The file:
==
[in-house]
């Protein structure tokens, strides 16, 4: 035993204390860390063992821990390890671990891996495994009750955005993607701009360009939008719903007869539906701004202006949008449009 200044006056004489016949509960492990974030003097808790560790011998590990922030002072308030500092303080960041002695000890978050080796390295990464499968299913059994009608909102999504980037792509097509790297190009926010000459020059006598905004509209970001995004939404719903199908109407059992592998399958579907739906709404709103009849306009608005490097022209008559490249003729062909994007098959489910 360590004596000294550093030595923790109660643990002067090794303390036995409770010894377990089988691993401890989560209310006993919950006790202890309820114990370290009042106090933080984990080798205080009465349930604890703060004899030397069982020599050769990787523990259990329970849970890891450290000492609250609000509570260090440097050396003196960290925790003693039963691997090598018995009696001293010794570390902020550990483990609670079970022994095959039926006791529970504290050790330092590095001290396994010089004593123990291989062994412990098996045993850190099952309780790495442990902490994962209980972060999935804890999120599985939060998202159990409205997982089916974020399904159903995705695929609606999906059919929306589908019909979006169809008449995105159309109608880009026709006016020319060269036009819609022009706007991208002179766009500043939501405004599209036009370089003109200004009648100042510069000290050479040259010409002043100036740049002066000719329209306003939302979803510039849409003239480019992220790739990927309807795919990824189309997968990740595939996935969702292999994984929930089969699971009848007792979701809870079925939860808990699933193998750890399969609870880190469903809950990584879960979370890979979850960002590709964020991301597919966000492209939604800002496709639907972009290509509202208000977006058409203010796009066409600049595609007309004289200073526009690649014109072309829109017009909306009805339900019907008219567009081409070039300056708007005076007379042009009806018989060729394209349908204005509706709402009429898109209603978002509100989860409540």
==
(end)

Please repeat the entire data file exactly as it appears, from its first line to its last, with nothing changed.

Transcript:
[in-house]
């Protein structure tokens, strides 16, 4: 035993204390860390063992821990390890671990891996495994009750955005993607701009360009939008719903007869539906701004202006949008449009 200044006056004489016949509960492990974030003097808790560790011998590990922030002072308030500092303080960041002695000890978050080796390295990464499968299913059994009608909102999504980037792509097509790297190009926010000459020059006598905004509209970001995004939404719903199908109407059992592998399958579907739906709404709103009849306009608005490097022209008559490249003729062909994007098959489910 360590004596000294550093030595923790109660643990002067090794303390036995409770010894377990089988691993401890989560209310006993919950006790202890309820114990370290009042106090933080984990080798205080009465349930604890703060004899030397069982020599050769990787523990259990329970849970890891450290000492609250609000509570260090440097050396003196960290925790003693039963691997090598018995009696001293010794570390902020550990483990609670079970022994095959039926006791529970504290050790330092590095001290396994010089004593123990291989062994412990098996045993850190099952309780790495442990902490994962209980972060999935804890999120599985939060998202159990409205997982089916974020399904159903995705695929609606999906059919929306589908019909979006169809008449995105159309109608880009026709006016020319060269036009819609022009706007991208002179766009500043939501405004599209036009370089003109200004009648100042510069000290050479040259010409002043100036740049002066000719329209306003939302979803510039849409003239480019992220790739990927309807795919990824189309997968990740595939996935969702292999994984929930089969699971009848007792979701809870079925939860808990699933193998750890399969609870880190469903809950990584879960979370890979979850960002590709964020991301597919966000492209939604800002496709639907972009290509509202208000977006058409203010796009066409600049595609007309004289200073526009690649014109072309829109017009909306009805339900019907008219567009081409070039300056708007005076007379042009009806018989060729394209349908204005509706709402009429898109209603978002509100989860409540």